Massachusetts Daily Collegian

The EpiPen Crisis: How did this happen?

By Miranda Donohue

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EpiPen: Over $600. Mylan CEO Heather Bresch’s salary in 2015: $18,931,068. Your face when you realize that hundreds of thousands of people’s lives are directly impacted due to this reoccurring example of American corporate greed: priceless.

Many people have heard of the EpiPen cost skyrocketing since the summer, but what little know is just how this preposterous price hike came to be—and how it might have a chance of being legal.

Grossly expensive healthcare and negligence in the regulation of the pharmaceutical industry is a hot button issue that needs resolutions before it is too late. If anything should come from this EpiPen catastrophe, it is that a privatized health industry where CEOs have the chance to orchestrate price hikes is not only absurd but should not be legal. What’s even sadder is this type of morbid financial bubble we’re seeing in the pharmaceutical industry is not the first of its kind—or the last.

Last year, we saw a similar event occur when the price of an anti-infective drug called Daraprim went from $13.50 to $750 a pill. Martin Shkreli, the then-CEO of Turing Pharmaceuticals, was deemed responsible for the unjustified price hike. Shkreli told news outlets such as Time Magazine that he had to raise the prices in order to make profit for his investors. The media jumped on the former CEO and following the event, Shkreli later resigned from his position at Turning Pharmaceuticals.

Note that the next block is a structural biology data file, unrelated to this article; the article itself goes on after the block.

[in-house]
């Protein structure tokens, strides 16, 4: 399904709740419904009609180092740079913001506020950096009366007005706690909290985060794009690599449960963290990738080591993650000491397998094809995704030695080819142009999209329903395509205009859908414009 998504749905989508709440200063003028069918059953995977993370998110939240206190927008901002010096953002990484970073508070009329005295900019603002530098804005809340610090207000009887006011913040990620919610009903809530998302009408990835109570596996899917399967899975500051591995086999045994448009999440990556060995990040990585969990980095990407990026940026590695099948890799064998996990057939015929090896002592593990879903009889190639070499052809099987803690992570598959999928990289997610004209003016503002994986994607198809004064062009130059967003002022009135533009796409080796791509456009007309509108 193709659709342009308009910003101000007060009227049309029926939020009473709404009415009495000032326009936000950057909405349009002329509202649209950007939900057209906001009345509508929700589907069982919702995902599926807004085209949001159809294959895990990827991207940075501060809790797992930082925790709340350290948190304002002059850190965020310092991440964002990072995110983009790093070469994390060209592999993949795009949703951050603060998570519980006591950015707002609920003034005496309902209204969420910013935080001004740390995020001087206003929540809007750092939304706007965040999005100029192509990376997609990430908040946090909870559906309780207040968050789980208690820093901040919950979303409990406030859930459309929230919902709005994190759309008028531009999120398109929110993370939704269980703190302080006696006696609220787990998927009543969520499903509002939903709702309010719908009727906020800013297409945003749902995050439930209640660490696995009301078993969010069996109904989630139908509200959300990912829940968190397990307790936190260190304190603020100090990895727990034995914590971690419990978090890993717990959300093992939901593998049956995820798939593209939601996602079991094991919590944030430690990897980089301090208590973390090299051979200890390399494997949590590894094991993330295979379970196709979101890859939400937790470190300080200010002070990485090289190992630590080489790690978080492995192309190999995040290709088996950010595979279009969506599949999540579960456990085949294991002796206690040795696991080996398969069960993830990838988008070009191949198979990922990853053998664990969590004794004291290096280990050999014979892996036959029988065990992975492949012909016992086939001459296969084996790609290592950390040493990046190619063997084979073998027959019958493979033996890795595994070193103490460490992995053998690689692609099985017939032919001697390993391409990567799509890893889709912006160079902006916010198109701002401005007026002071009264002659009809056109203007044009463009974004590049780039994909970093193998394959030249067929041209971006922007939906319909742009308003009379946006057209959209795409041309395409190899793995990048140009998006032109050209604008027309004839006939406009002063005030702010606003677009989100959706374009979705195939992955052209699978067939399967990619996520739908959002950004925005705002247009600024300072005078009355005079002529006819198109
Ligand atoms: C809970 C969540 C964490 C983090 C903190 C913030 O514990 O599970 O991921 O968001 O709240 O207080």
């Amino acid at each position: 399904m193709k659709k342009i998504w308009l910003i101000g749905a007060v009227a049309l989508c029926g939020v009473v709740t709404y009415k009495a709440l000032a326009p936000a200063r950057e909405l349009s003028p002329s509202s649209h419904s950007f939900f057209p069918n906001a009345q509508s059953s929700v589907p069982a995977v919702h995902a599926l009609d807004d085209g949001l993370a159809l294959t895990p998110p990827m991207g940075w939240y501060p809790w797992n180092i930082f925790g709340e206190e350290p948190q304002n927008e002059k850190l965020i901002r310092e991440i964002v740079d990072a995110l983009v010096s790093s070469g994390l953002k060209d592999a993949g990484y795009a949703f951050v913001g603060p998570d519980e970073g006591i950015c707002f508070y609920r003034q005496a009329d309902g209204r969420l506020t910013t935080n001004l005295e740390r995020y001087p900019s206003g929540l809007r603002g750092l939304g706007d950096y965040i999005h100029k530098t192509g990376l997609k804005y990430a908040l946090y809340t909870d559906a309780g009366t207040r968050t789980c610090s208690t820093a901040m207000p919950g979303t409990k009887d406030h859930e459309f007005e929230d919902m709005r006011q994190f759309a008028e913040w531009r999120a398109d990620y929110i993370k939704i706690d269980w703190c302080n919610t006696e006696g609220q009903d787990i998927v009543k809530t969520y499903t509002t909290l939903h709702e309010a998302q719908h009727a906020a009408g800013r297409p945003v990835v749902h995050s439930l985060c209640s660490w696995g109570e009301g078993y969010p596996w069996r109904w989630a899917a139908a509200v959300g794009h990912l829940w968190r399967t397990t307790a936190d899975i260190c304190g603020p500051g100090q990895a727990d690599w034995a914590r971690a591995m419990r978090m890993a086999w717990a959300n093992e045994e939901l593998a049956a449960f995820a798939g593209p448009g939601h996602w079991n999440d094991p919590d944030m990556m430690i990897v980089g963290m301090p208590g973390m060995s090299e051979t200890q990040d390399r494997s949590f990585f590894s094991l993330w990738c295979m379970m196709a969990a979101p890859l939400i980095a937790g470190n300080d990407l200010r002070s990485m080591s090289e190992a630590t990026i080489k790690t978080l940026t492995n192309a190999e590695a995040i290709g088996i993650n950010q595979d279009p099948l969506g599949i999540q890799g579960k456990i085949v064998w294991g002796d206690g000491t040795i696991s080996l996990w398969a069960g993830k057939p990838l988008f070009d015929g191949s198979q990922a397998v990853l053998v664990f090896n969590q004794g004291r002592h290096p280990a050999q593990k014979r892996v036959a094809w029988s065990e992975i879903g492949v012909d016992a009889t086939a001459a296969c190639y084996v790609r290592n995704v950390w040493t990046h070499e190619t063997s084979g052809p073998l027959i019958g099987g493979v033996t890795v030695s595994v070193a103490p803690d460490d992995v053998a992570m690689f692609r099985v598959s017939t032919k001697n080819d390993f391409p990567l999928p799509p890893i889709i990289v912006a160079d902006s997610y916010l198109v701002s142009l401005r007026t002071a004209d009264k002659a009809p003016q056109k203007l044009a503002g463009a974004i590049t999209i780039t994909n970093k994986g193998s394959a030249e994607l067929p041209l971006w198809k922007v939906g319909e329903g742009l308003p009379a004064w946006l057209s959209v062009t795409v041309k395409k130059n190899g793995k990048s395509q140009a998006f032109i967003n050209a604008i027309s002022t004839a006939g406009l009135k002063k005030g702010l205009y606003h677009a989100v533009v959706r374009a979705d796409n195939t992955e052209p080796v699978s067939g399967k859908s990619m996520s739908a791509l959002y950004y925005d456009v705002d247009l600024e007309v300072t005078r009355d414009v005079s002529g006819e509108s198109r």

Will the same be said for Bresch? How many sleazy businessmen and women do we have to hear about being indicted for ripping off millions of average Americans before we see some real change in the corruption of our once high-functioning capitalist economy?

It is easy for politicians to speak on the horrors of Wall Street or on the people that are abusing the system when what really should be talked about is the lack of legislation that exists to prevent these kinds of damage. Laissez-not-so-faire.

Bresch’s day in court showed her complete lack of empathy and desperate, failed attempts at innocence. When asked for the reasoning behind the price hike, Bresch blamed the “system” for not keeping up with change of the healthcare system over the years.

The Food and Drug Administration did not speak during the House Oversight and Government Reform Committee on its disapproval of competitor or “DIY” EpiPen drugs which could have quite possibly lowered the Mylan price gauge.

To make matters worse, Bresch’s mother, Gayle Manchin, was president of the National Association of State Boards of Education during its proposal of the “epinephrine policy initiative” which basically required EpiPens in American schools. Seems a little too much like House Of Cards to be true? Sadly, it’s not.

Greed and opportunity may seem like themes in your Machiavellian book but when it comes to the American pharmaceutical industry, it’s just an average day at the office.

Miranda Donohue is a Collegian columnist and can be reached at [email protected]

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